Great article, Lee! I agree with pretty much all of your criticism of today’s “Christianity”, that is, false Christianity. But I was wondering: if a formal clergy wasn’t supposed to exist or was not what Jesus intended, why does the New Testament talk about bishops, presbyters, deacons, and so on? Isn’t that a type of clergy? And if it is, why didn’t the apostles object to it, but instead were apparently part of it?

    • Lee says:

      Hi Rod,

      Good question.

      First, in the New Testament, these are general terms for leaders of groups or areas within the nascent Christian Church. There was no ordination, and no formal hierarchy. That developed only later.

      Second, none of this was set up by Jesus himself. He simply chose and trained disciples (“learners”) then sent them out as apostles (“those sent out”). Jesus did speak of “elders,” which is the meaning of the Greek word presbyteros, sometimes transliterated as “presbyters.” But these are simply . . . elders, who would naturally tend to be in leadership positions in families and cultures due to their age and experience. Jesus never spoke of “deacons” or “bishops,” which, once again, were simply leaders of smaller or larger groups or areas. In any human group or society, people who have leadership abilities will naturally move into leadership positions.

      But as for a formal clergy, no such thing existed among the earliest Christians. That developed only in later generations.

  13. Rod says:

    Okay, thanks! It makes sense and I do believe that things were much less formal than some people present them to be. But I wonder if that would have some kind of implication in the establishing of the biblical canon. Like, if there was no formal religious authority, then how could we know which books were part of the canon and which were not? I know Swedenborg’s canon is shorter than the others, but without some central leadership, how was it decided in the early days that those exact books (Matthew, Mark, Luke, John, etc.) were canonical? I think it’s because the believers who were around in the time of Christ and the apostles could tell which events and teachings were genuine and which weren’t, but I don’t know if that is part of their criteria.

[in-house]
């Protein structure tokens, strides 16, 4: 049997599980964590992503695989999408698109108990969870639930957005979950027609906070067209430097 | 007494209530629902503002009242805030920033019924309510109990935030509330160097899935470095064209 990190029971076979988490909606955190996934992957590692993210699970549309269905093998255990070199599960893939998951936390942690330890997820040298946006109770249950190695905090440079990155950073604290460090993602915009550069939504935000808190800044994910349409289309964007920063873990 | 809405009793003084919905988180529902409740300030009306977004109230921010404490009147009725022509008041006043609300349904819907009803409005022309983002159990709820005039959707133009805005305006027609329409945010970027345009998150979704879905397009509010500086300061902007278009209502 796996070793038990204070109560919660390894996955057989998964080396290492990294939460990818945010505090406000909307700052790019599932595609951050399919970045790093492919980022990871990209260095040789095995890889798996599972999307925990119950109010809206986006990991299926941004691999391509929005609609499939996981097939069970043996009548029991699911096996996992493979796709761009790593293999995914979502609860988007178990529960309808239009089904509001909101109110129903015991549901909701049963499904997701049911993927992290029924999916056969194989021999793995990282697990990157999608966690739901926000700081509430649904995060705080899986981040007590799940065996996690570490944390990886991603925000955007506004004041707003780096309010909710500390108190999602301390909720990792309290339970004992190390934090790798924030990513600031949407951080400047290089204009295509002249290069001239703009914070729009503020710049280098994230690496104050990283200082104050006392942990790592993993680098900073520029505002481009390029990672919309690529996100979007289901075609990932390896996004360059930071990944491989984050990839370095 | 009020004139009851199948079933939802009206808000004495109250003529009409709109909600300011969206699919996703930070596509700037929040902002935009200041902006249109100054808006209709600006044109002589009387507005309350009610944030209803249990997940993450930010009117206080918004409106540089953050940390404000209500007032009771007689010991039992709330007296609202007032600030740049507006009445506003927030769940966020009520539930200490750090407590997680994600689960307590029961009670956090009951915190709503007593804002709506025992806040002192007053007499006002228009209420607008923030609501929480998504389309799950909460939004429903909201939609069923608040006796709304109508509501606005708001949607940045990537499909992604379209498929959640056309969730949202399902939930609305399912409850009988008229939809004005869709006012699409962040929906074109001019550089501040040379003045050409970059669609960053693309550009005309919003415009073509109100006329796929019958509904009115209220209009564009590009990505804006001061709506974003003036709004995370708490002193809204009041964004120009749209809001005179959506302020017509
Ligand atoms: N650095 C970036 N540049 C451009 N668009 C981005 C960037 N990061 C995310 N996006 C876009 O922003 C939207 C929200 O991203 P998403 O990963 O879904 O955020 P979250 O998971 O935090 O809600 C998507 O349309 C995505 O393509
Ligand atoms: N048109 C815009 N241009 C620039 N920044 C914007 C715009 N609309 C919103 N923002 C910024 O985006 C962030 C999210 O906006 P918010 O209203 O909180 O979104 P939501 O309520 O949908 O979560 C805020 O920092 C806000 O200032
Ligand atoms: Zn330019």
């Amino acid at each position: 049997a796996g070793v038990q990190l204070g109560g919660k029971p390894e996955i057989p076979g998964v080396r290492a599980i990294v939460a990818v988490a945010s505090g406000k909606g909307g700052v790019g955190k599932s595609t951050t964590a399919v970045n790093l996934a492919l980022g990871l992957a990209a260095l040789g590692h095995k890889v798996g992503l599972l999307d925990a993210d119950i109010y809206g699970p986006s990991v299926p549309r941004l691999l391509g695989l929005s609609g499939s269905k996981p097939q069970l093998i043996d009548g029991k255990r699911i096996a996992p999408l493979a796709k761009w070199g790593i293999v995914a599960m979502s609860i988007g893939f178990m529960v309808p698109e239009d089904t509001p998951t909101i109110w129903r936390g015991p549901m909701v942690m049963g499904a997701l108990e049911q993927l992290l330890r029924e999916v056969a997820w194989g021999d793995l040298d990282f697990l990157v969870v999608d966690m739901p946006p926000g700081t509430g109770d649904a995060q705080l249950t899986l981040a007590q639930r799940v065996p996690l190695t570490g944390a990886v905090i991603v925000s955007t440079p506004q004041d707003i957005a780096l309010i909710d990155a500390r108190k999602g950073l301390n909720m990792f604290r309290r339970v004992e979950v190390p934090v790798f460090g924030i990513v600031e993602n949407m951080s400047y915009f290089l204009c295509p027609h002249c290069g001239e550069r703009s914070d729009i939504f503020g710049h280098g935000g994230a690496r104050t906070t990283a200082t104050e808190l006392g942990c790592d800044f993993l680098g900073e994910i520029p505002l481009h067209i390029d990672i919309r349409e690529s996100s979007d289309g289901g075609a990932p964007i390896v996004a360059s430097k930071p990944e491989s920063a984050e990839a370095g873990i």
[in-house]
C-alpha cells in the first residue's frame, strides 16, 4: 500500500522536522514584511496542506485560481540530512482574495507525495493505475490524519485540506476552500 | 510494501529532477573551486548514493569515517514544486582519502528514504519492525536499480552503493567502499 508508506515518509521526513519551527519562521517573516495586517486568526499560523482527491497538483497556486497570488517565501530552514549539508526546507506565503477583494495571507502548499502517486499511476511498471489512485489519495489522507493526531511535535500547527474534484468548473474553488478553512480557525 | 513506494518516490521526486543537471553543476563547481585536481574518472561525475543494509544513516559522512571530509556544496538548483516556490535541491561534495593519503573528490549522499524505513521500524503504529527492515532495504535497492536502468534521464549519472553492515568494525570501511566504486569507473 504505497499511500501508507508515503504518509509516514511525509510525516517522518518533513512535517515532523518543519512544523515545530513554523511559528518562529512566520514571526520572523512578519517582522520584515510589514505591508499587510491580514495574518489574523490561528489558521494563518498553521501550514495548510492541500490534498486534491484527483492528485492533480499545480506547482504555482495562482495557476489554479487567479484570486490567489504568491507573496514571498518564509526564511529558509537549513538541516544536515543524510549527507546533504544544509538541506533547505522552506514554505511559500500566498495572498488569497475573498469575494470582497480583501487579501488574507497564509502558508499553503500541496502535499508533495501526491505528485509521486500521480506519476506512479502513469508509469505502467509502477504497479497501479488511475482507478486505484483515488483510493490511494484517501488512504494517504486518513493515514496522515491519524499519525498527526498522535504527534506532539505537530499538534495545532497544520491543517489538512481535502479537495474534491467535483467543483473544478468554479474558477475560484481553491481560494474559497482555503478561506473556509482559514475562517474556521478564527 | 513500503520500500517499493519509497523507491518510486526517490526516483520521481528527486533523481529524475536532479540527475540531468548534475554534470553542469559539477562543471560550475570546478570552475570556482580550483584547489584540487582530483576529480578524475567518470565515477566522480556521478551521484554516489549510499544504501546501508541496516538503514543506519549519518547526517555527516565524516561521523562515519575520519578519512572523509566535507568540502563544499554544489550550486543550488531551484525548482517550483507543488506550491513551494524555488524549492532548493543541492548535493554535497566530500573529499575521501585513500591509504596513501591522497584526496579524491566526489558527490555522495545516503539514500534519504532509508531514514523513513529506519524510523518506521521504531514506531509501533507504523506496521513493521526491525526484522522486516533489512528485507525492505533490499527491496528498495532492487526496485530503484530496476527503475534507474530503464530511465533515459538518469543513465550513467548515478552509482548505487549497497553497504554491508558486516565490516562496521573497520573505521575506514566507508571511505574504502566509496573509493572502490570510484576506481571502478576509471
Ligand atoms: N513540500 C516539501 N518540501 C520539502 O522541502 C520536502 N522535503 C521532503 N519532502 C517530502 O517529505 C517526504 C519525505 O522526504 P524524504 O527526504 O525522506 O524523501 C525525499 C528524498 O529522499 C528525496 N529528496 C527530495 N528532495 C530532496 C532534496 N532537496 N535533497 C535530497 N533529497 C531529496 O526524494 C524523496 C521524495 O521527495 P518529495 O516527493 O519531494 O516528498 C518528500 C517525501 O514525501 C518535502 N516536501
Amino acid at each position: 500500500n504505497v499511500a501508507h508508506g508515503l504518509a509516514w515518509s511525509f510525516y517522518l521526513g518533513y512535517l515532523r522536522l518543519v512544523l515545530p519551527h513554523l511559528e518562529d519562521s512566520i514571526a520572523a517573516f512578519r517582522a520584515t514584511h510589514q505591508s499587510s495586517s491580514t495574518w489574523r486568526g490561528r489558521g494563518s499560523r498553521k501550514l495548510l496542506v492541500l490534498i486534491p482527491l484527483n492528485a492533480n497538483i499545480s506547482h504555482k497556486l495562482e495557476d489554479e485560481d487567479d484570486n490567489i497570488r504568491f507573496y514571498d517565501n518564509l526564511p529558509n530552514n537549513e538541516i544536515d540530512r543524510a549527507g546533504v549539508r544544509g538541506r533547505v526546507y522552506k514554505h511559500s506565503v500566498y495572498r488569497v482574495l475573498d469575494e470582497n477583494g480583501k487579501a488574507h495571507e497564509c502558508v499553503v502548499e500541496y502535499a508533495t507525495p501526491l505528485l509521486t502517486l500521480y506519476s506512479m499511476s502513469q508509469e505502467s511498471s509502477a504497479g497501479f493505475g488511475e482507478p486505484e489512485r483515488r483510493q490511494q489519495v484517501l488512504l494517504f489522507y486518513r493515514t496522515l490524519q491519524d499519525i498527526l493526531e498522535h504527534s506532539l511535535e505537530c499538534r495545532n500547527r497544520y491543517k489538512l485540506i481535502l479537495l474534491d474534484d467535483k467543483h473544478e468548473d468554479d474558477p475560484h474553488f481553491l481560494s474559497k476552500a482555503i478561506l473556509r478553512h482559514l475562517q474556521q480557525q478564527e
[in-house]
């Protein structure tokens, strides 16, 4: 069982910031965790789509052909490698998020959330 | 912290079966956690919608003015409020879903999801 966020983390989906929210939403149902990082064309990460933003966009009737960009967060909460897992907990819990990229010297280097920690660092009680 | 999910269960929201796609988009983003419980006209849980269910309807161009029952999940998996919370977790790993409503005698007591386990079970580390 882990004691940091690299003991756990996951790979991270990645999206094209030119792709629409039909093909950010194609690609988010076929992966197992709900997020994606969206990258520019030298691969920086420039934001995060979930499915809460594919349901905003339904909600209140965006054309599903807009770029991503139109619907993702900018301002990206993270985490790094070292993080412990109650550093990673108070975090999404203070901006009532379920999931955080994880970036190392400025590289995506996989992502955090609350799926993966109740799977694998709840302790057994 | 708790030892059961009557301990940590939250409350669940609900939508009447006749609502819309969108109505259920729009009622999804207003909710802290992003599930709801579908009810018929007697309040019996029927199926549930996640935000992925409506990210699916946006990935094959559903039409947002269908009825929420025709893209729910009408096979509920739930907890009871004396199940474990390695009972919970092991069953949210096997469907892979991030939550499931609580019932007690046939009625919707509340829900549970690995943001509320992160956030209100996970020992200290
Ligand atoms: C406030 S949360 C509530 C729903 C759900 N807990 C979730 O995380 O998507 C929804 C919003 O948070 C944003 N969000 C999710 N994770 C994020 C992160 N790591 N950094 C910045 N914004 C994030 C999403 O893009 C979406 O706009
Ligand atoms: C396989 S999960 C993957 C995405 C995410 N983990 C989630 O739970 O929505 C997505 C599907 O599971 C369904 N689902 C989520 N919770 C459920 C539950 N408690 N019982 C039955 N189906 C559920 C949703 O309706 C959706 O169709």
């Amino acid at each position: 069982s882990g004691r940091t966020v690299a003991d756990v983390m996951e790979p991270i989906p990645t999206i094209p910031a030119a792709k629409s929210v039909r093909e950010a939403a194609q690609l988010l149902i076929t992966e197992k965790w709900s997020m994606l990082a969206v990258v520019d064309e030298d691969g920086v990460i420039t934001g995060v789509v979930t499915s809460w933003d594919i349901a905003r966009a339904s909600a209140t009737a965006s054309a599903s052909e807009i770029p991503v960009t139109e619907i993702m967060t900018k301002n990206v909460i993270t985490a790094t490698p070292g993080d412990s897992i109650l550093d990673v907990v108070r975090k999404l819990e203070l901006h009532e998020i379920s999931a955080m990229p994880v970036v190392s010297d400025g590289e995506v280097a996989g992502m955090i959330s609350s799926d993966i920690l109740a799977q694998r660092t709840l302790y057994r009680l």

• Lee says:

      Hi Rod,

      The forming of the various biblical canons has a long and complicated history. I am by no means an expert. My understanding is that in the Catholic Church the canon was never officially settled and closed until the Council of Trent in the mid 1500s. Further, each major branch of Christianity has its own canon, and in Eastern Christianity there are even more variations. On Swedenborg’s canon, please see:

      Why Isn’t Paul in Swedenborg’s Canon?

      There were many books circulating among the early Christians, only some of which eventually made it into the various canons. The authorship and reliability of the books certainly was a consideration. But getting into the nitty-gritty of that would go beyond my knowledge of early Christian history.

  14. Rod says:

    Thank you!